: [Fwd: Bullying, DWJ, and Harry Potter...], also fat and lit
jon_p_noble at yahoo.com
Wed Feb 26 15:22:30 EST 2003
--- Philip.Belben at eme.co.uk wrote:
> Robyn quoting I forget whom:
> >>By the way, until a few years ago, at any rate, it
> was common for Whitehall
> >>types and politicos to refer to people whom they
> regarded as reliable,
> >>authoritative and competent as having 'bottom'.
> The metaphor is perhaps
> >>ultimately a naval one - a ship that's unlikely to
> capsize, as it were - but
> >>I only ever heard to applied to people who were a)
> men and b) fat.
> Interesting. To me (a Georgette Heyer fan) "bottom"
> means something like
> courage (rashness?) or staying power. Heyer's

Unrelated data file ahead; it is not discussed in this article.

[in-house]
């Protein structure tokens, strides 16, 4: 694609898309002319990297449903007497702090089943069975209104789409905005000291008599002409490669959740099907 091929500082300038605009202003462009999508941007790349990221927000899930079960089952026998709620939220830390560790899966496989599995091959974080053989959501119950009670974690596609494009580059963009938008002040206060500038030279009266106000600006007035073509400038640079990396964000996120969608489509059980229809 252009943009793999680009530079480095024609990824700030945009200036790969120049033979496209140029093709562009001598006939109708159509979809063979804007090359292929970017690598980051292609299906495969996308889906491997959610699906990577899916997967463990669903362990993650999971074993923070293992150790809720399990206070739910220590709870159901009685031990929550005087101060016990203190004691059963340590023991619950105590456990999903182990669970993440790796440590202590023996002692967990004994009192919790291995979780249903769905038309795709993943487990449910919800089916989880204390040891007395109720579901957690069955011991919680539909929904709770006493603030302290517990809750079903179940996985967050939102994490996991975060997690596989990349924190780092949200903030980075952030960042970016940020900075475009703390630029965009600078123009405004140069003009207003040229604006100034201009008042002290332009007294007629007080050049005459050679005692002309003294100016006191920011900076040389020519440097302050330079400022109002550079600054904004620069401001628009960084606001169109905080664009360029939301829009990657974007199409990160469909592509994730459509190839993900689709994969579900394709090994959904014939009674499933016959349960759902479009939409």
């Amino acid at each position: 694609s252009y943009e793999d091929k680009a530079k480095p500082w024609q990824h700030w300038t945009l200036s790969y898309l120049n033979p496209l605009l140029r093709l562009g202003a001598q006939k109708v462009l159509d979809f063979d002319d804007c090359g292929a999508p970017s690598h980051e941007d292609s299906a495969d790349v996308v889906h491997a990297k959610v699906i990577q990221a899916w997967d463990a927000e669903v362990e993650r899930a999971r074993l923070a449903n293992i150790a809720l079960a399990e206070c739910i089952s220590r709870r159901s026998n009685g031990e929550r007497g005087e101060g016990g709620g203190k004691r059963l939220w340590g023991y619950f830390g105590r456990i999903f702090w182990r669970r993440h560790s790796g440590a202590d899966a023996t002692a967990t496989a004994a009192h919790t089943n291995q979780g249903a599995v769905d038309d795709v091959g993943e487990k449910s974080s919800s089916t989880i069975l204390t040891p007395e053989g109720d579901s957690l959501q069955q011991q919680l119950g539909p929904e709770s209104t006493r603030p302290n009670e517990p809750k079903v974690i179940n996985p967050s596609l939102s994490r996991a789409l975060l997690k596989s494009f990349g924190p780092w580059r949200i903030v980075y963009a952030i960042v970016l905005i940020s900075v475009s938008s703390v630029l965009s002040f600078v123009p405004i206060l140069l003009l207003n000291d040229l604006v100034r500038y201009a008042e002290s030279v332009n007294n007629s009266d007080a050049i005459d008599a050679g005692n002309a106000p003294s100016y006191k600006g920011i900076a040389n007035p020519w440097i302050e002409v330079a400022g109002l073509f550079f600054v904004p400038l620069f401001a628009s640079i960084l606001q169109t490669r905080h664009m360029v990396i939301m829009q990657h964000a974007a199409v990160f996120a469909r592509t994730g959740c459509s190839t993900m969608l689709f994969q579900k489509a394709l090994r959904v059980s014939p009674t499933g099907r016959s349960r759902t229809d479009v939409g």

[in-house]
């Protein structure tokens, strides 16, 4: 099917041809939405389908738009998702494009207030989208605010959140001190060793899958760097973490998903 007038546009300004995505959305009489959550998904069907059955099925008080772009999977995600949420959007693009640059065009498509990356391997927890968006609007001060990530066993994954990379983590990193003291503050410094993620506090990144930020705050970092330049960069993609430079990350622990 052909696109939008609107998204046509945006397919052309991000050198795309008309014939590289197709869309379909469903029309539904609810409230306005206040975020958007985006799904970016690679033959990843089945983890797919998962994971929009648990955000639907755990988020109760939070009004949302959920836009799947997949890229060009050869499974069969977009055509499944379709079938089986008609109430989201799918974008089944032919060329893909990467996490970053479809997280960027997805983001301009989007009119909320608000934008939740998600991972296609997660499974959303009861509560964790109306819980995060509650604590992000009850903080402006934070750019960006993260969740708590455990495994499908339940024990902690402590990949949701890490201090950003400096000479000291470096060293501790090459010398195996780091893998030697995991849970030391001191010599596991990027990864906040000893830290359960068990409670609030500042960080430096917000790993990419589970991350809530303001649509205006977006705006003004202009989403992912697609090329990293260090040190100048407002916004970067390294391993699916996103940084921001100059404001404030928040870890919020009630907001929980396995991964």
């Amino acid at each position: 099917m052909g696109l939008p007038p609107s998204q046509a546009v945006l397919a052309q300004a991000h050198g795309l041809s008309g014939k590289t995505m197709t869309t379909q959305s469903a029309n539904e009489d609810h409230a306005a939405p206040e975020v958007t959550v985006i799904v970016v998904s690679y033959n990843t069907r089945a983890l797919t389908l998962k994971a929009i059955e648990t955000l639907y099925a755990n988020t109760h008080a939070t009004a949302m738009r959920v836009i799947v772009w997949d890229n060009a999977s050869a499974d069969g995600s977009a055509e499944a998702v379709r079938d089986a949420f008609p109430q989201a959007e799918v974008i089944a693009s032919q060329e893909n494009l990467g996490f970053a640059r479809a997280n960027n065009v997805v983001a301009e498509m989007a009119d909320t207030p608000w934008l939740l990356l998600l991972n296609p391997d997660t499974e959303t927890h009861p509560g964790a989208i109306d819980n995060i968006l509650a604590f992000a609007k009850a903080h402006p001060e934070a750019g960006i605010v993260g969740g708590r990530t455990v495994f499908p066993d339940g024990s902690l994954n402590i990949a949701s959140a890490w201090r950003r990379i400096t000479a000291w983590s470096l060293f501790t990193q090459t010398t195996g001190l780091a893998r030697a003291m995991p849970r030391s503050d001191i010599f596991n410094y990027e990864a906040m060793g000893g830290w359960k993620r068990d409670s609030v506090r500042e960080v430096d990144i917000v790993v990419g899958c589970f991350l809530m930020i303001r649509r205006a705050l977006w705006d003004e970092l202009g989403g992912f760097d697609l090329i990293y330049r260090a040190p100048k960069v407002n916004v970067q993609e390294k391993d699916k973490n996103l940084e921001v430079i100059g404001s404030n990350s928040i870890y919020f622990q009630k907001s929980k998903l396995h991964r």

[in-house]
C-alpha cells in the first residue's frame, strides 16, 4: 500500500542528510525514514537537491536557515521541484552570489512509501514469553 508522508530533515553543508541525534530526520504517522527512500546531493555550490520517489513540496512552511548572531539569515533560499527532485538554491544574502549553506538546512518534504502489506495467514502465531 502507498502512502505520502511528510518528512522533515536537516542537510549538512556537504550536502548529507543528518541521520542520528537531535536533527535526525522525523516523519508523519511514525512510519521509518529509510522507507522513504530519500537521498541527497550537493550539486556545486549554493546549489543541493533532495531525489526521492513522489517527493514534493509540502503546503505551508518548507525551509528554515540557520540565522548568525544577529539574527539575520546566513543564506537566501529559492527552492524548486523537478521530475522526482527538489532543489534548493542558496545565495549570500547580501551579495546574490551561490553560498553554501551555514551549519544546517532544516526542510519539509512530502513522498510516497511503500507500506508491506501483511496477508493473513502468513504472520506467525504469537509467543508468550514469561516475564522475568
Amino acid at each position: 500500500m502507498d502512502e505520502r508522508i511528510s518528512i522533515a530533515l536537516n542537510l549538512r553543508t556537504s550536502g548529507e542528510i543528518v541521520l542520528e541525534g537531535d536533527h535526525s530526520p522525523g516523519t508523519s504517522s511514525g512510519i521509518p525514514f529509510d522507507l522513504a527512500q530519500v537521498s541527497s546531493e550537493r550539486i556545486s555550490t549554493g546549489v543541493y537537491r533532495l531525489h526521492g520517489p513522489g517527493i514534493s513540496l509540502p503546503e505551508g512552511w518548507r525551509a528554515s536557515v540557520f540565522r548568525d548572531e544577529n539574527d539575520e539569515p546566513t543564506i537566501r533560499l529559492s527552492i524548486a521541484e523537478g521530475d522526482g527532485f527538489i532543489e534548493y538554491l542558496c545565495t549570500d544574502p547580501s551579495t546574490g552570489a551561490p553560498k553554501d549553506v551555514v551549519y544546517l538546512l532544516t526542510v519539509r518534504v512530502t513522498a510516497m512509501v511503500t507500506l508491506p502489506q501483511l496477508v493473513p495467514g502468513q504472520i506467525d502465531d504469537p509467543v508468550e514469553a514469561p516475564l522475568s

> characters tend to use it as (or
> as a metaphor from) a boxing term - willingness to
> go in and slog it out?
> Perhaps it entered boxing from the maritime use.
I doubt if bottom is maratime in origin, it strikes me
as a bit like "pointy end" a term that is only used by
landlubbers, which a true sailor would never use.
Jon, who keeps forgetting to pay attention to the use
of the word "ship" in Hornblower to see if they use it
as would have been then (for boats that were "ship"
rigged, with at least three masts, all with square
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